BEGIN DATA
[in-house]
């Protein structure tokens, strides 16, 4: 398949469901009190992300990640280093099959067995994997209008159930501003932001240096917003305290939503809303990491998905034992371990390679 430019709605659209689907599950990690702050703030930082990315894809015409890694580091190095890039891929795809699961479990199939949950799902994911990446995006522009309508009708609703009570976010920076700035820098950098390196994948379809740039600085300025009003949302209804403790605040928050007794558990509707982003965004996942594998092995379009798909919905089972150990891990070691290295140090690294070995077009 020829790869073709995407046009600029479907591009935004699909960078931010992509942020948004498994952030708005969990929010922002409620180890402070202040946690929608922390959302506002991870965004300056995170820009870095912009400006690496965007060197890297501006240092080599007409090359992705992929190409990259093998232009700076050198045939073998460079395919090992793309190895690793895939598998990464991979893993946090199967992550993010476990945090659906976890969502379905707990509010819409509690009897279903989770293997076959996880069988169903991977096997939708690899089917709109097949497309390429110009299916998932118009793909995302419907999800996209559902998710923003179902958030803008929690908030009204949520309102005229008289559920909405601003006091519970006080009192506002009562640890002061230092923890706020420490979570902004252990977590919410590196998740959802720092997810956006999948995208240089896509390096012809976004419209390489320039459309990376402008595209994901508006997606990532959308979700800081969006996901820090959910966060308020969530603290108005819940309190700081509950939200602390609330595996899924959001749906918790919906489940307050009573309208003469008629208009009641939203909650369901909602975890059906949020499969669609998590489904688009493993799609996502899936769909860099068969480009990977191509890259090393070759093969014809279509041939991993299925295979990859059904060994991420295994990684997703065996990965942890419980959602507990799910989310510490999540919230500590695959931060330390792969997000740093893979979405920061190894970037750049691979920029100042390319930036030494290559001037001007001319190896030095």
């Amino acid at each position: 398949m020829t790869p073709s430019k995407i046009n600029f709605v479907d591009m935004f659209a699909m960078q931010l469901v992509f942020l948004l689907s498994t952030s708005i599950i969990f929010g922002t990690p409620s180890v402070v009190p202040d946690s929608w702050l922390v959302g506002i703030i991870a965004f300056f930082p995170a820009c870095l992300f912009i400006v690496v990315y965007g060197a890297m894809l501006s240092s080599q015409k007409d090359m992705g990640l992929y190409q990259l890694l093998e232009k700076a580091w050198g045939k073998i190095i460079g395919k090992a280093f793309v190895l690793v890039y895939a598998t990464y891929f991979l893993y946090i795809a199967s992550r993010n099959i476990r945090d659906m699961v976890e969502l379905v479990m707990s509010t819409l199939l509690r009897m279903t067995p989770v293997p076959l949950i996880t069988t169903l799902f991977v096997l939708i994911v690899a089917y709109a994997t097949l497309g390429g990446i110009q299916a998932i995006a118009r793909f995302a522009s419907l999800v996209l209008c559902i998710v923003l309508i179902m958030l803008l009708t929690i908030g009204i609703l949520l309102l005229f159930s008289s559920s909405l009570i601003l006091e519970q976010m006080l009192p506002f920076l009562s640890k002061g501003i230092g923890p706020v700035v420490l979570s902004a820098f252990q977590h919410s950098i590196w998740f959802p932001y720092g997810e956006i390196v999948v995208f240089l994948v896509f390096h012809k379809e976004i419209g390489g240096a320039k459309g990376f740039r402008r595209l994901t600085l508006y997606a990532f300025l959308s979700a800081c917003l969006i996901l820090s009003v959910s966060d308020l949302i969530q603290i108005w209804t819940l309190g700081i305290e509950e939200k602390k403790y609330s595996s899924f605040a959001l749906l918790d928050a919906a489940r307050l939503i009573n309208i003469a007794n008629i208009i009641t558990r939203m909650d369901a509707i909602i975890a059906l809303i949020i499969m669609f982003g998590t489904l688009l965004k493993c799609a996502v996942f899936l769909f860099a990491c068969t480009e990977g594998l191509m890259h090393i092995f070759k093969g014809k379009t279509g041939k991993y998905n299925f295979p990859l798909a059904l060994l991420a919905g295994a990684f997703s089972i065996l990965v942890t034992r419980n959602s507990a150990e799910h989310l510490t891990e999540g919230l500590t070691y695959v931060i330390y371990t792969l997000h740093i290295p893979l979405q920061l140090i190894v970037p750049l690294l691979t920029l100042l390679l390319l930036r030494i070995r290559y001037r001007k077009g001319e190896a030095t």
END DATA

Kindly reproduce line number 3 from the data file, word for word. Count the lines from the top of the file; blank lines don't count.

């Amino acid at each position: 398949m020829t790869p073709s430019k995407i046009n600029f709605v479907d591009m935004f659209a699909m960078q931010l469901v992509f942020l948004l689907s498994t952030s708005i599950i969990f929010g922002t990690p409620s180890v402070v009190p202040d946690s929608w702050l922390v959302g506002i703030i991870a965004f300056f930082p995170a820009c870095l992300f912009i400006v690496v990315y965007g060197a890297m894809l501006s240092s080599q015409k007409d090359m992705g990640l992929y190409q990259l890694l093998e232009k700076a580091w050198g045939k073998i190095i460079g395919k090992a280093f793309v190895l690793v890039y895939a598998t990464y891929f991979l893993y946090i795809a199967s992550r993010n099959i476990r945090d659906m699961v976890e969502l379905v479990m707990s509010t819409l199939l509690r009897m279903t067995p989770v293997p076959l949950i996880t069988t169903l799902f991977v096997l939708i994911v690899a089917y709109a994997t097949l497309g390429g990446i110009q299916a998932i995006a118009r793909f995302a522009s419907l999800v996209l209008c559902i998710v923003l309508i179902m958030l803008l009708t929690i908030g009204i609703l949520l309102l005229f159930s008289s559920s909405l009570i601003l006091e519970q976010m006080l009192p506002f920076l009562s640890k002061g501003i230092g923890p706020v700035v420490l979570s902004a820098f252990q977590h919410s950098i590196w998740f959802p932001y720092g997810e956006i390196v999948v995208f240089l994948v896509f390096h012809k379809e976004i419209g390489g240096a320039k459309g990376f740039r402008r595209l994901t600085l508006y997606a990532f300025l959308s979700a800081c917003l969006i996901l820090s009003v959910s966060d308020l949302i969530q603290i108005w209804t819940l309190g700081i305290e509950e939200k602390k403790y609330s595996s899924f605040a959001l749906l918790d928050a919906a489940r307050l939503i009573n309208i003469a007794n008629i208009i009641t558990r939203m909650d369901a509707i909602i975890a059906l809303i949020i499969m669609f982003g998590t489904l688009l965004k493993c799609a996502v996942f899936l769909f860099a990491c068969t480009e990977g594998l191509m890259h090393i092995f070759k093969g014809k379009t279509g041939k991993y998905n299925f295979p990859l798909a059904l060994l991420a919905g295994a990684f997703s089972i065996l990965v942890t034992r419980n959602s507990a150990e799910h989310l510490t891990e999540g919230l500590t070691y695959v931060i330390y371990t792969l997000h740093i290295p893979l979405q920061l140090i190894v970037p750049l690294l691979t920029l100042l390679l390319l930036r030494i070995r290559y001037r001007k077009g001319e190896a030095t």